Not everybody is probably aware of what is currently happening to land acquisition in the developing world. It is normal not to be aware as not much information circulates in the news about these incredible facts, at least not as much as it should. This weekly brief will then try to put some light on the issue of land and water grabbing.
Investments in the developing world are nothing new, for decades developed countries industries’ have decided to relocate their production sites in developing countries gaining from many economic and financial benefits at the expense of questionable social and environmental impacts for the hosting country (although many would argue otherwise). The transfer of activities, of capital and of employment in areas of a country or of the world which have competitive advantages (cheap labor force, government’s incentives, tax exemptions etc….) is what characterizes our current world economies.
In the past 10 years because of the global food crisis and food price increases, food-insecure countries (ex: China, Egypt, India, Gulf states etc…) try to source food production from less-developed countries (Gamundi and Hanks, 2011) by investing massively in land. This new trend brings to the forefront many discussions and debates such as if land grabbing is often associated to secure other natural resources and whether these deals create win-win situation for the investing and hosting countries. Some of these issues are further discussed below.
With land acquisition comes the issue of water resources. In the Economist article of 2009, Peter Brabeck-Letmathe, the chairman of Nestlé, claimed that the deals were mainly about water and not entirely about land as “with the land comes the right to withdraw the water linked to it, in most countries essentially a freebie that increasingly could be the most valuable part of the deal” (The Economist, 2009). So water and food stressed countries instead of buying the goods they need on the world market they are directly buying the resources in other’s countries in other to provide their countries’ food and water security.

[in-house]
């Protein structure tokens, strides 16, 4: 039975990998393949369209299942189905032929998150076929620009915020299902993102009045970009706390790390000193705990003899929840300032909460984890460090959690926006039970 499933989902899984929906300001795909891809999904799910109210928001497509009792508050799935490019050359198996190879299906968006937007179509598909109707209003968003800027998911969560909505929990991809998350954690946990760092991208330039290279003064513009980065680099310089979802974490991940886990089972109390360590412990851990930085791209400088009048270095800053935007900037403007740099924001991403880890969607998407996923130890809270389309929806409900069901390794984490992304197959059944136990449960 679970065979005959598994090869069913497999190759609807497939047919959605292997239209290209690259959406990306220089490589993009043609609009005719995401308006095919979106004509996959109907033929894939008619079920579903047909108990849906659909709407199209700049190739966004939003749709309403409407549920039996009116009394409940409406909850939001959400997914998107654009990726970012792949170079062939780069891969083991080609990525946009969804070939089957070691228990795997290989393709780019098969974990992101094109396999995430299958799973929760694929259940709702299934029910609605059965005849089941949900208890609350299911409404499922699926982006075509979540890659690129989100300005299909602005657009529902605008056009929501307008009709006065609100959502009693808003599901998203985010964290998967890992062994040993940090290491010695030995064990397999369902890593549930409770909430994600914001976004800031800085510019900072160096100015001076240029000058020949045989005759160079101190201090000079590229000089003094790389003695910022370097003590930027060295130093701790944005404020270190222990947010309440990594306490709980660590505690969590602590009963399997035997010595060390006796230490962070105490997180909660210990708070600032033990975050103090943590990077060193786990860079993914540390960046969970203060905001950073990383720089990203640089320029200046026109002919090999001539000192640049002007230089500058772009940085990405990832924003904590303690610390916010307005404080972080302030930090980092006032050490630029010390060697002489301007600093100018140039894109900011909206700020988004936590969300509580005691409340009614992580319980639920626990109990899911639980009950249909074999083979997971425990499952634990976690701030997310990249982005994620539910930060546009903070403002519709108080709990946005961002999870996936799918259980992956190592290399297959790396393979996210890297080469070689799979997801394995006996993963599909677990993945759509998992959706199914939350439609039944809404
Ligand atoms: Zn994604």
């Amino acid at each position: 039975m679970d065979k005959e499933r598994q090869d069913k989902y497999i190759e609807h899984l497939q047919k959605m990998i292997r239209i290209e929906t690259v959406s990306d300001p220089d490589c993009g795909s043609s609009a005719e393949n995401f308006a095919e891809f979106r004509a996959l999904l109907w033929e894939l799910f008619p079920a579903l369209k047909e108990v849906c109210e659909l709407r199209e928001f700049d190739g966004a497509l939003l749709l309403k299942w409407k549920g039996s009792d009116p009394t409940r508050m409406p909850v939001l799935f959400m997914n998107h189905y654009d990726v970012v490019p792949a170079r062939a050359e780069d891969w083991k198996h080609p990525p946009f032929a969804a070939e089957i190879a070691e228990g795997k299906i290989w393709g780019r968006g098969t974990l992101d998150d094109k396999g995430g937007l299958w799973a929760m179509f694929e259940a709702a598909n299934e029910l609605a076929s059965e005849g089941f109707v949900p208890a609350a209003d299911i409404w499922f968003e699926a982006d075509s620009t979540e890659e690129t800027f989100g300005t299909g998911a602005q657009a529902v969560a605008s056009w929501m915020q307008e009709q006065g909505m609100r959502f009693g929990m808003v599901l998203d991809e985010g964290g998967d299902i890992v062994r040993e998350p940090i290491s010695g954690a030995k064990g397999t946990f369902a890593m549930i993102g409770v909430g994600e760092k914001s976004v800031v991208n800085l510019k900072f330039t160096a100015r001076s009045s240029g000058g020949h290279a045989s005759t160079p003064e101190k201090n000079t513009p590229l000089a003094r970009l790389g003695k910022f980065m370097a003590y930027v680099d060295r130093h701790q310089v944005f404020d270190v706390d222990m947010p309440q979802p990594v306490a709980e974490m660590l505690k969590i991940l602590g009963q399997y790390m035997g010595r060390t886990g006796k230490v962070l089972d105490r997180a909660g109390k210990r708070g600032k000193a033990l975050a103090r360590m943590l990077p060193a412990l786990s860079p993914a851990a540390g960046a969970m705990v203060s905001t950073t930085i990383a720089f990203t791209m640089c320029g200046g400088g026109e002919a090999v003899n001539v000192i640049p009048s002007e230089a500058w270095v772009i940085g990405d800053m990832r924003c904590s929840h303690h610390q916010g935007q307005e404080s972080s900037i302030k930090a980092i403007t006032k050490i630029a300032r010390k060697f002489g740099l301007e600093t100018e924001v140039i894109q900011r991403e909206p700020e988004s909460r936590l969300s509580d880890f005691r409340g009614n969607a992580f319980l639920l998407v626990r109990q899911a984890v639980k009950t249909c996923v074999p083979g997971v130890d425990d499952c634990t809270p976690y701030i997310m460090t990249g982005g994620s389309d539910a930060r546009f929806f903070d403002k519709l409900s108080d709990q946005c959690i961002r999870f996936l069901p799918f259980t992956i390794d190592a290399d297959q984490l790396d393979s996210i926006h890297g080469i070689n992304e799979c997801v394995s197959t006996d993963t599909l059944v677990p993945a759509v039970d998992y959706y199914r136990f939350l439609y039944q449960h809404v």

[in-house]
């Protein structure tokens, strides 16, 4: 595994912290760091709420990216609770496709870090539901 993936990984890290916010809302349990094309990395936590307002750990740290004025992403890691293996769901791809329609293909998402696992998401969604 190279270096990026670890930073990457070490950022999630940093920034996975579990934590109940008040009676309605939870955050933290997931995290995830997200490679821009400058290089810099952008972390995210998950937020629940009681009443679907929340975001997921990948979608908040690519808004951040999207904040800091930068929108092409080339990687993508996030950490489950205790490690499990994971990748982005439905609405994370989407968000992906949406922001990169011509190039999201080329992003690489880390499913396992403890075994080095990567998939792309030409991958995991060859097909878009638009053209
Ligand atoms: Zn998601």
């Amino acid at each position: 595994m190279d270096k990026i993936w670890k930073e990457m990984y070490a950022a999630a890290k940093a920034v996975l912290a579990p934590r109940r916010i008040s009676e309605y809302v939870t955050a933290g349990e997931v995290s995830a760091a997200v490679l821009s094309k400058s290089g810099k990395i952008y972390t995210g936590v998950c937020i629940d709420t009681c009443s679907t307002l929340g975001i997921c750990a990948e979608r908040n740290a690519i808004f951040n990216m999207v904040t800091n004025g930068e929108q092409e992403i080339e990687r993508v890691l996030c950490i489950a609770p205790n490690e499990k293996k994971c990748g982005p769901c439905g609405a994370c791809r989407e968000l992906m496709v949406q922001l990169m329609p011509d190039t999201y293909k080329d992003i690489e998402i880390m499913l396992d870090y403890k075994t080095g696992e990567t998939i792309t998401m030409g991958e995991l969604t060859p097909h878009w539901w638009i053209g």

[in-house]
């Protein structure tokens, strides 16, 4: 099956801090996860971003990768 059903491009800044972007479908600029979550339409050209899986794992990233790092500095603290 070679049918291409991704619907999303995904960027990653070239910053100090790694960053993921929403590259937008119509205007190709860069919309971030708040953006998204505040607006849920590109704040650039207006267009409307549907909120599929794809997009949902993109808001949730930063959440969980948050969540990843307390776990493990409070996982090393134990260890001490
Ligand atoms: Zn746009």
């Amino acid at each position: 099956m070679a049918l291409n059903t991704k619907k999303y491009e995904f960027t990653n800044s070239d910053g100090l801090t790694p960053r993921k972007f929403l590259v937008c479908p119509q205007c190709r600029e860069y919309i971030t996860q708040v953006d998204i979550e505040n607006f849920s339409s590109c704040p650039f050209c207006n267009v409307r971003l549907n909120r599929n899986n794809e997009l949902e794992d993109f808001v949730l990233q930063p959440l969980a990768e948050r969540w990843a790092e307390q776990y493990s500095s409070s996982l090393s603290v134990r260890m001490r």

Some argue that from this deals the hosting countries might gain a lot, as they are promised a lot of money, job opportunities for the local population and local investments for rural infrastructures and new agricultural technologies in their countries (Von Braun and Meinzen Dick, 2009). Other argue that we are experiencing “a globalization with Chinese characteristics” (see Hofman and Ho, 2011) or talk about neocolonialism (GRAIN, 2010). Many others however, analyzed that hosting countries have much more to loose than to gain out of these deals as illustrated below by the most cited examples found in the literature.
In 2009 Saudi investor invested a lot of money in Ethiopia for securing their country’s cereal production. They are allowed to export back their food production and are exempted from taxes, the Economist (2009) revealed that in that same period instead the World Food Programme was investing millions of dollars in Ethiopia to save million of lives threatened by hunger and malnutrition.
In Madagascar in 2008 the government without consulting its citizens decided to sell 1.2 million hectares of land – one third of Madagascar’s farmland – to a Korean company (Horring, 2011), massive demonstration led the fall of the government in charge and to stop the deal.